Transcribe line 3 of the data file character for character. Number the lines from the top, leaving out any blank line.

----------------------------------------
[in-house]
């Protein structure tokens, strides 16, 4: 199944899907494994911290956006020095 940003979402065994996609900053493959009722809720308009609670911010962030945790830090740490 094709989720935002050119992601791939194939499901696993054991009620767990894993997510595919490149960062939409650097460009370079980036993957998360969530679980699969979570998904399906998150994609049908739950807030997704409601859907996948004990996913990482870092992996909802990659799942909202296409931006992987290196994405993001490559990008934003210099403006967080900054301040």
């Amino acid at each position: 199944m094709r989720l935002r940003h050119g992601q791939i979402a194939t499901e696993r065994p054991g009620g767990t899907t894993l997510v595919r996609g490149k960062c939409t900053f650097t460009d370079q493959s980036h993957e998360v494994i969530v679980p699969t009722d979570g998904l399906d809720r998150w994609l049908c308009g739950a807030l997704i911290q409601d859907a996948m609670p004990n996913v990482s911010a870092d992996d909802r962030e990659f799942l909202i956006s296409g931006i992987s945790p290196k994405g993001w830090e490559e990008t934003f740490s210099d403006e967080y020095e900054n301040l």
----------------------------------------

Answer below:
């Amino acid at each position: 199944m094709r989720l935002r940003h050119g992601q791939i979402a194939t499901e696993r065994p054991g009620g767990t899907t894993l997510v595919r996609g490149k960062c939409t900053f650097t460009d370079q493959s980036h993957e998360v494994i969530v679980p699969t009722d979570g998904l399906d809720r998150w994609l049908c308009g739950a807030l997704i911290q409601d859907a996948m609670p004990n996913v990482s911010a870092d992996d909802r962030e990659f799942l909202i956006s296409g931006i992987s945790p290196k994405g993001w830090e490559e990008t934003f740490s210099d403006e967080y020095e900054n301040l």